By Gary Lloyd
CLAY — The Clay City Council may not discuss the direction of its new five-millage property tax for another six to eight months, City Manager Ronnie Dixon said Tuesday.
The property tax Tuesday was only discussed during a work session, not the regular meeting.
Funds from the property tax, which won’t hit city coffers until 2016, could go toward a Clay school system or police department.
Mayor Charles Webster said he’d like to see the money put in a contingency, school or public safety fund, similar to how items show up in the city budget, instead of earmarking the funds. Councilman Ricky Baker, however, said the ordinance has already been voted on and approved, with all but Councilman Ben Thackerson voting for the money to be earmarked. He said the five mills were voted on based on what that money would go toward. If not earmarked, Baker said, “Let’s do away with it.”
“I think that should stand just like it is,” Baker said.
The ordinance approved in July that levied the property tax geared the money toward a city school system or police department. Two last-minute ordinance additions to the Aug. 4 agenda would have changed that earmark in order to “support the contract for providing 5 Deputy Sheriffs and support through grants issued to the Clay Elementary School, Clay-Chalkville Middle School, Clay-Chalkville High School,” Ordinance 2014-07 stated.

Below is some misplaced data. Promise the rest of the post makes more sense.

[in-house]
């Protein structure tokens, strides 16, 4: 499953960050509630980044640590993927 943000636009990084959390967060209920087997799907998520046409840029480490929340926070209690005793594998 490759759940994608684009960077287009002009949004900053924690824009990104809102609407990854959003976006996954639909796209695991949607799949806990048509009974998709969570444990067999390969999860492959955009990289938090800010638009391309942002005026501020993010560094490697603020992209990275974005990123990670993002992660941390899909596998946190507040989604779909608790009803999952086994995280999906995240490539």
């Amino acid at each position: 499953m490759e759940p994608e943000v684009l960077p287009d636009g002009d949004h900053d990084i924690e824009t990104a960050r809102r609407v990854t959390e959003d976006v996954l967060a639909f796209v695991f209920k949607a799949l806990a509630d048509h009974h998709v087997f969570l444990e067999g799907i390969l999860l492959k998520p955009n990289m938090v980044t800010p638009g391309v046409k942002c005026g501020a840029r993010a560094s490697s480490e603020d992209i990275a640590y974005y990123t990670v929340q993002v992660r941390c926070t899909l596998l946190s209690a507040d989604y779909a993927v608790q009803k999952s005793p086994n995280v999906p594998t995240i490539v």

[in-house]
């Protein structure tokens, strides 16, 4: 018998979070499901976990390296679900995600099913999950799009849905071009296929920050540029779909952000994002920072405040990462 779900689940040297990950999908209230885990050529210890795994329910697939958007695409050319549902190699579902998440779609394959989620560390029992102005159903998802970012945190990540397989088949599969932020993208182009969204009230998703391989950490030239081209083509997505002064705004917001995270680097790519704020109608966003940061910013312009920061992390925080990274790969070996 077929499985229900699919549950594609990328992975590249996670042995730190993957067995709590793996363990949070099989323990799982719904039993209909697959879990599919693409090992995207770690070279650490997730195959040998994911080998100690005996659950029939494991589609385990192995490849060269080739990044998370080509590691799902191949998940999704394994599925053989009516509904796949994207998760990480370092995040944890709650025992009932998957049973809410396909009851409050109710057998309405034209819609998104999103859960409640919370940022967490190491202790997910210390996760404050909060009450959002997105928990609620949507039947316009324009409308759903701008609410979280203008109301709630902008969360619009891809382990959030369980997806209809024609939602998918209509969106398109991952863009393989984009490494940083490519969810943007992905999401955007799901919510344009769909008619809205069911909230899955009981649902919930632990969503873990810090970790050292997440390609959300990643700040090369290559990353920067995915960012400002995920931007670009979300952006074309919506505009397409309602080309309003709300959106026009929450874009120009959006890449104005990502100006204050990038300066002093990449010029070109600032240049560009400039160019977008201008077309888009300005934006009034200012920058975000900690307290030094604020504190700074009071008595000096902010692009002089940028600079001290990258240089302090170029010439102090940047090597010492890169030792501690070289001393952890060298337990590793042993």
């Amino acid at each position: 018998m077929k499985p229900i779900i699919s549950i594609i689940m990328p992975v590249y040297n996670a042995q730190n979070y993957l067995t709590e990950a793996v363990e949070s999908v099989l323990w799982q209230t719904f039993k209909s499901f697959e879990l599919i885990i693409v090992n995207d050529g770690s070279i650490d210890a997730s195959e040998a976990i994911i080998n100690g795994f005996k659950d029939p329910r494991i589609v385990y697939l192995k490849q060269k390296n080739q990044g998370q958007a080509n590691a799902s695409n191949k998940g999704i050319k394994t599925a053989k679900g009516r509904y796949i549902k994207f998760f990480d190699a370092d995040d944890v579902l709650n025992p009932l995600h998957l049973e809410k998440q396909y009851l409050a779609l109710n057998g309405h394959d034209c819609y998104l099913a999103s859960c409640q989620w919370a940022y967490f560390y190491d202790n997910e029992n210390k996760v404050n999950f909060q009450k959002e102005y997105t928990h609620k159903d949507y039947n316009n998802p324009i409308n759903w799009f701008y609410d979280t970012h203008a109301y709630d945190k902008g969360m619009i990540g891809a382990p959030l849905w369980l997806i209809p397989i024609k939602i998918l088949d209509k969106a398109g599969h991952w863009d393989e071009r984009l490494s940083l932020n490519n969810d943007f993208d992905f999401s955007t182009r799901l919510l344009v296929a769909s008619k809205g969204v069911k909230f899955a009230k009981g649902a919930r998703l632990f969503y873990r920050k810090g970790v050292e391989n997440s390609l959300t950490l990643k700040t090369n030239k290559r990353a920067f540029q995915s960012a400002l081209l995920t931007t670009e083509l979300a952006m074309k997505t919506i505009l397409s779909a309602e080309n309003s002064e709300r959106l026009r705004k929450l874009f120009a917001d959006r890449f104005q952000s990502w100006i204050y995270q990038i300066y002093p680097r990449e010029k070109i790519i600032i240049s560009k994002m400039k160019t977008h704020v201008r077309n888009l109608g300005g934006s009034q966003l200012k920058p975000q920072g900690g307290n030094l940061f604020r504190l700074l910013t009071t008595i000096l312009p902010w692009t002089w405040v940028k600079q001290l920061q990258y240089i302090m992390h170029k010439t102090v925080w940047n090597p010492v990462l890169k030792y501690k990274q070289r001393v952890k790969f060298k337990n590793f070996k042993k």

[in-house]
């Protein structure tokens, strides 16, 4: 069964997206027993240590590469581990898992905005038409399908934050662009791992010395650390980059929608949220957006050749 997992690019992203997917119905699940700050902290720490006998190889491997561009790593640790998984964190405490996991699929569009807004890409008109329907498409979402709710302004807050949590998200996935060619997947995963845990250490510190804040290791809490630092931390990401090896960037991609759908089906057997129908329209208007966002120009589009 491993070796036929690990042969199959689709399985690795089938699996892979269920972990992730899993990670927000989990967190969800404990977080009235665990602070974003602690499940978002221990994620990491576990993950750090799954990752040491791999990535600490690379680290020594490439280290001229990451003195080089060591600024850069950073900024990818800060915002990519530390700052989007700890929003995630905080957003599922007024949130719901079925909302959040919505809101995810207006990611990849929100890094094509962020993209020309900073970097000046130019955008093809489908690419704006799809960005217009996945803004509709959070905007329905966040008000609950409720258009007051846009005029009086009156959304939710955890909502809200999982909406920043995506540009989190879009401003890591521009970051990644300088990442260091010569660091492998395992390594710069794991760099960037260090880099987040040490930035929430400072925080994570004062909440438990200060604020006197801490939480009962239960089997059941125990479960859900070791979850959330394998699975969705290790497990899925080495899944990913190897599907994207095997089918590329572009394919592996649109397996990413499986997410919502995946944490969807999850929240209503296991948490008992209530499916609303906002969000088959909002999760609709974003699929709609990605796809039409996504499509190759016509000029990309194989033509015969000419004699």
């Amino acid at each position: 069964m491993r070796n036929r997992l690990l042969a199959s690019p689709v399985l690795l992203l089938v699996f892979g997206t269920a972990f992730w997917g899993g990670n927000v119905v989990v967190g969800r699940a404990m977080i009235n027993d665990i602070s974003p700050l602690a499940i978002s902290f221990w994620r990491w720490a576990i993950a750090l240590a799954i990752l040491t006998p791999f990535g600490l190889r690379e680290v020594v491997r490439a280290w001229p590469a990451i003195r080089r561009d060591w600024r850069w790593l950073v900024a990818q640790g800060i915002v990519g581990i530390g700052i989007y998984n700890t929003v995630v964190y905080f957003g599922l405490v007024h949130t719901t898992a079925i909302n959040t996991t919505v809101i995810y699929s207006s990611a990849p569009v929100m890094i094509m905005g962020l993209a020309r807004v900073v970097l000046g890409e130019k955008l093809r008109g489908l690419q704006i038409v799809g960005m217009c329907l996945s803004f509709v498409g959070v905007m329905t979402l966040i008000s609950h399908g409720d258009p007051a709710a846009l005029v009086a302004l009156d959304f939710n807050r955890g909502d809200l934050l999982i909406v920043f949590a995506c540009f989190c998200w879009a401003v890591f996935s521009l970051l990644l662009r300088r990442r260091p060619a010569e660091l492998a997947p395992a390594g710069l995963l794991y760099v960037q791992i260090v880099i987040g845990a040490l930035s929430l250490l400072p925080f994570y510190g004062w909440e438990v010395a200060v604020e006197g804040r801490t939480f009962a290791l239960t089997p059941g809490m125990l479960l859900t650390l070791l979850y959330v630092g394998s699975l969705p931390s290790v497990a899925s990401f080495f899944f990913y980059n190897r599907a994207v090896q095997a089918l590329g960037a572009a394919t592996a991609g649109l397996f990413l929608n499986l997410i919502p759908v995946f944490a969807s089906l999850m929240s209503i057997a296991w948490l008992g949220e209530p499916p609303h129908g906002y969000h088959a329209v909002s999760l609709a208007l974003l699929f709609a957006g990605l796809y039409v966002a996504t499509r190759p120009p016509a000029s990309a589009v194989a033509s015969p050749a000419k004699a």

The property tax equates to $50 per year on a house with an assessed value of $100,000. It would be $100 per year on a house with an assessed value of $200,000.
Thackerson said he thought the five mills would go toward capital improvements, such as road paving and additions at Cosby Lake Park.
Webster said he’d like to garner responses from community members on what they may want.
Councilman Kevin Small said his concern is the property value of homes in the city. Those are determined by the success of the schools in the city, he said. He said he can see the “potential handcuffing” of earmarking the funds from the property tax, of setting it in stone what the money must go toward. People do, however, want to know where their money is going, he said.
Webster said he’ll soon be meeting with Jefferson County Schools Superintendent Craig Pouncey about the issues facing the city. Getting district lines re-drawn is a top priority. Webster said Clay-Chalkville High School also has eight portables that have been on campus a long time.
“That’s ridiculous,” he said.
Dixon went over the budget with council members, noting how much the city spends and takes in each month. If the city is not bringing in significant revenue now, Dixon asked how a school system or police department could be supported. He said council members would need to think about where cuts could happen to free up more money.
Small said the council needs to put a prioritized list of improvements on paper. He said the city will either pay now or pay later for things it wants and needs. He said their decisions could either make Clay “awesome” or turn it into a city that a home can’t be sold in.
The Clay City Council next meets Monday, Sept. 15 at 6:30 p.m. at Clay City Hall. The council will consider for approval its budget for the next fiscal year.
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